Original way of map((k, ) -> {…}).groupByKey.reduce will create InternalTopic to do repartition. There’s forceRepartition mark in source code, when groupByKey operation happened, will do a repartition forcedly in the internal, because of the possibly shuffle.

RepartitionTopic would make impact to Kafka Cluster, but we can control the QPS of it using batch. But if using LowLevel API, you cannot do this, because it needs explicit topic. The auto repartition feature is decided by KStreams internal implementation of builder. And the Builder is none-public class, so have to use tricky way:

/**
* force to sink and re-partition the stream to internal topic. <br/>
* The name prefix is your given name of upstream name. <br/>
* e.g. <br/>
*
* S0 -> S1 -> SINK_INTERNAL_TOPIC -> S1' <br/>
*  <br/>
* S1' can be queued on kafka if downstream processing is slower than processing S0. <br/>
* That means you have to ensure the QPS to S1' is far less than S0, to keep kafka broker won't have more much load. <br/>
* <br/>
* Because of using {@link DummyKeyValueStore}, there's no storage overhand on the tricky transformation.
*
*
* @see DummyKeyValueStore
* @return
*/
public static <K, V> KStream<K, V> repartitionByInternal(KStream<K, V> outputStream, String upstreamName) {
return outputStream.groupByKey()
.reduce((old, newCome) -> newCome,
QStores.dummyStore(getDummyStoreName(upstreamName)))
.toStream();
}

Though such reduce function is deprecated, we can use it, because it’s a client side method, not the server related. But I want it be changed to upstreaming to our in-house version in future.

Then let’s talk about the efficiency problem of Kafka Streams.

# 4. Store Efficiency

Two ways to consider: Space Efficiency and Time Efficiency, and extendibility.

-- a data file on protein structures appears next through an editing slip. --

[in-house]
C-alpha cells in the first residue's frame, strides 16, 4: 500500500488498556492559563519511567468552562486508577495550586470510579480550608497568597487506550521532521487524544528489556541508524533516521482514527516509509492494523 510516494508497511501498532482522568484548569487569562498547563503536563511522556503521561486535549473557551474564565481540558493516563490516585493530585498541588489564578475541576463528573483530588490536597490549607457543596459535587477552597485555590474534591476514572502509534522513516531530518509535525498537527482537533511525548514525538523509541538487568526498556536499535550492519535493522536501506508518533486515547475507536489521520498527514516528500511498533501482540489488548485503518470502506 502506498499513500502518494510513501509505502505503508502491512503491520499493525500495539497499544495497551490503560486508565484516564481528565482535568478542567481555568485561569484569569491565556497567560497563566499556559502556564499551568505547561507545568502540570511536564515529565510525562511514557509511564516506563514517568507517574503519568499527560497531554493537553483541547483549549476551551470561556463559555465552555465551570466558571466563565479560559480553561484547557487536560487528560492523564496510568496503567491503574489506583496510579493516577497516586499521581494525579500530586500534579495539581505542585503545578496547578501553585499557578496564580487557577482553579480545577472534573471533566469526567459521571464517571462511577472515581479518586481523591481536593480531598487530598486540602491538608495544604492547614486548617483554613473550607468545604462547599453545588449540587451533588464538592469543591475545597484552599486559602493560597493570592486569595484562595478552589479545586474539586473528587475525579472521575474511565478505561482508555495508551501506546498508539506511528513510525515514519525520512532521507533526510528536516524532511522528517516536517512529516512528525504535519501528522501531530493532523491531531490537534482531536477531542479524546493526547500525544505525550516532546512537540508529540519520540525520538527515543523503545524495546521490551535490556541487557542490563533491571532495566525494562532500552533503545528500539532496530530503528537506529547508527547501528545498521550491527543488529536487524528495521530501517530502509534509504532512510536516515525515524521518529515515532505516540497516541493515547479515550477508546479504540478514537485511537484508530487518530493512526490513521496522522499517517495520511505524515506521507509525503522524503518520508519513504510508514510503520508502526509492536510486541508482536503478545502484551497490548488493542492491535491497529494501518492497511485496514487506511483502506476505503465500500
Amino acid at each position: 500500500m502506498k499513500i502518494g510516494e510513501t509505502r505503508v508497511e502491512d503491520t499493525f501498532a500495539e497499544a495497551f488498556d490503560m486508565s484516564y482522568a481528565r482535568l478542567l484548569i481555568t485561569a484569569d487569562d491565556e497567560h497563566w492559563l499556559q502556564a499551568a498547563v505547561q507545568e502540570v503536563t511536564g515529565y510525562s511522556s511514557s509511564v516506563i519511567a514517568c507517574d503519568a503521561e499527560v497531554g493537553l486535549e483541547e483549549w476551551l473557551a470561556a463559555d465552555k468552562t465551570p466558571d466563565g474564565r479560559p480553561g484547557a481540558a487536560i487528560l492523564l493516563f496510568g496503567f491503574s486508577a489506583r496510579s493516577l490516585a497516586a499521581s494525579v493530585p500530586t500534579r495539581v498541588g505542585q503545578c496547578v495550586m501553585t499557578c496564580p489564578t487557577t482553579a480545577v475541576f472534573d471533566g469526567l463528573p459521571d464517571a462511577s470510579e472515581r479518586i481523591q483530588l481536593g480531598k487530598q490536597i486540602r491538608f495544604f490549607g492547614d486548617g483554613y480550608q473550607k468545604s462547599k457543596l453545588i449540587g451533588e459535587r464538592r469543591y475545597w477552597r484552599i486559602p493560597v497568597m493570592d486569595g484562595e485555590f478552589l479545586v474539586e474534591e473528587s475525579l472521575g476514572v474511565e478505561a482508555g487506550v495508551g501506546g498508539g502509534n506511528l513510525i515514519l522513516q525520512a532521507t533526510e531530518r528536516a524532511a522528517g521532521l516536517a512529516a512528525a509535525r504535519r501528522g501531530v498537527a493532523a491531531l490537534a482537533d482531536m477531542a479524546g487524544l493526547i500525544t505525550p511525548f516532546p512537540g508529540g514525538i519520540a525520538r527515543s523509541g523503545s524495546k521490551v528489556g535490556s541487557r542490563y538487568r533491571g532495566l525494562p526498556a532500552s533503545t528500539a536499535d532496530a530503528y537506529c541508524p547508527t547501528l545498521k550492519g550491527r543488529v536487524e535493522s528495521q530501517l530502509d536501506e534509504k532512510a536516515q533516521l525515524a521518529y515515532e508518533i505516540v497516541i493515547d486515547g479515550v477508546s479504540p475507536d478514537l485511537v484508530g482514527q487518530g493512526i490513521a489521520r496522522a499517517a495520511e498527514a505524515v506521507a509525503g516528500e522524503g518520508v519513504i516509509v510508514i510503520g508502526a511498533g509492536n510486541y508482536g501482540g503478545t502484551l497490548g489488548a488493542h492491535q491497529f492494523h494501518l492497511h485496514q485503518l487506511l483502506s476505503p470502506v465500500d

For solving this, let’s look back the definitions of Time Window in Kafka Streams:

• Tumbling Window: The windows are adjacent to each other, but no overlaps.
• Hoping Window: There’re overlaps of the Windows.
• Session Window: the Window is decided by each key itself, and the start/end is decided by a App Level Logic
• Sliding Window: Only used for join internally. There’re overlaps of the Windows for different records. No align to the epoch.

All typical implementations of WindowStore are listed here:

All create operations have to use Stores class, and have to use StoreSupplier to define different store details:

SimplePersistentWindowStore is a new implemented WindowStore. I’ve done some optimization towards Tumbling Window, it will be faster when using method fetch(key, from, to) than using any original classes.

I think for Quota Counter and Controlling, the Session Window would be the best one, but the implementation would be very complicated I think. And Hoping Window is less better, and Tumbling Window is the worst of accurate. But for engineering for a first implementation, the performance of Tumbling Window is best.

## Space Efficiency

• Logic Efficiency:
• Save Keys as a bundle:
• To same Key（same User）, to save all CounterKeys in the same data block, and give a timestamp.
• Add salt prefix to distribute different keys
• Use md5 digestion then take first 4 bytes. The prefix key space can be about 255^4, which is a large number to distribute keys.
• Keep a retention of all data
• Expire old Window data according the time window width
• Default will keep 3 latest window’s data to handle delay messages. If necessary, can adjust the number to only 1.
• Physical Efficiency:
• Use platform independent format: protobuf
• Avoid to store String type. But to store int32, int64, enum data as much as possible.
• Use compression: if want CPU first, use LZ4; if balanced, use Snappy.
• Enable LZ4 compression on rocksdb.